Browse Prior Art Database

Noise Free Remote Analog Data Transmission Scheme

IP.com Disclosure Number: IPCOM000045297D
Original Publication Date: 1983-Mar-01
Included in the Prior Art Database: 2005-Feb-06
Document File: 3 page(s) / 59K

Publishing Venue

IBM

Related People

Pillera, TJ: AUTHOR

Abstract

Lab automation systems and remote central processing systems are receiving increasingly more emphasis than ever before and should continue to do so throughout the 80's. With integrated module prices coming down and with new design and manufacturing techniques, the price of such systems will be more affordable for many small businesses and consumers. One (technical and cost) problem which remains is the sensing of remote analog signals from one central point.

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Noise Free Remote Analog Data Transmission Scheme

Lab automation systems and remote central processing systems are receiving increasingly more emphasis than ever before and should continue to do so throughout the 80's. With integrated module prices coming down and with new design and manufacturing techniques, the price of such systems will be more affordable for many small businesses and consumers. One (technical and cost) problem which remains is the sensing of remote analog signals from one central point.

A typical distribution system (Fig. 1) may require sensing and/or control of events (e.g. , temperature, flow, pressure, voltage, etc.) up to several hundred meters distant from the operator's interface station at a central processor 1. These analog processes may be open-loop (monitor-only as at 2 or local control as at 3), or they may be closed-loop as at 4, in which case the central processor could actually control the signal set points. In any case, the analog signal must be received with good integrity in any (electrical) environment at the central processing point.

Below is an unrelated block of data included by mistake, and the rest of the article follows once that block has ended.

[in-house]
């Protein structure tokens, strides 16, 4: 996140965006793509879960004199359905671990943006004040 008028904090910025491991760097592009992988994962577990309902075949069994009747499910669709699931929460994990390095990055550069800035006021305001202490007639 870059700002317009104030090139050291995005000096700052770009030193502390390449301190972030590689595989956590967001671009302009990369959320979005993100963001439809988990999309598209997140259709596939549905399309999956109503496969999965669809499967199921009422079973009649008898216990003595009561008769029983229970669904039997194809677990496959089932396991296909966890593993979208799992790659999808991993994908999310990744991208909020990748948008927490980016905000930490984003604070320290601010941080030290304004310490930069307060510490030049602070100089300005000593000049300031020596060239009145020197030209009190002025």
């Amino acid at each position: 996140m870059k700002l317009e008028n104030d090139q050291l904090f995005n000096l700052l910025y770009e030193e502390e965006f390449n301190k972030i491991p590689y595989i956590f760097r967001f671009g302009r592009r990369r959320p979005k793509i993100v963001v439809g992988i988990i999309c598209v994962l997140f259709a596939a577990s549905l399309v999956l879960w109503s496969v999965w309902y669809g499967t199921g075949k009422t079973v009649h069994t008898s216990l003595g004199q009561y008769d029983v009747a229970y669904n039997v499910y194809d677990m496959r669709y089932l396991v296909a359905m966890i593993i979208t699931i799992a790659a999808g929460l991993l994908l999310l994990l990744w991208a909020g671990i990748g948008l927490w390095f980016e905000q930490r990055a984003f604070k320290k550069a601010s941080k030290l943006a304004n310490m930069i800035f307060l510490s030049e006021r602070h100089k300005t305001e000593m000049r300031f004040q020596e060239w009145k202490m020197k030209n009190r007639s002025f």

The design of a transmitter 6 (Fig. 2) and a receiver 7 (Fig. 3) accomplishes this goal. It provides an excellent and unique cost-effective solution. The stages of transmitter 6 are an input voltage converter 8, voltage-controlled oscillator (VCO) 9, buffer 10, driver 11, and optical transducer 12. The transmitter 6, would reside at the point where the analog process is located, and data is transmitted through a fiber-optic link 13.

Voltage converter 8 is a single-ended input which converts the transducer output voltage into an acceptable input to VCO 9. The voltage input range may be adjusted. Diode clamping on the input may be required for circuit-protection purposes.

VCO 9 converts the input voltage level into a frequency modulated output signal. Beyond this point the signal is no longer sensitive to amplitude variations and noise (FM broadcasting technique). A phase-locked loop is used as a modulating device due to its excellent linear performance.

Buffer 10 and driver 11 interface VCO to a...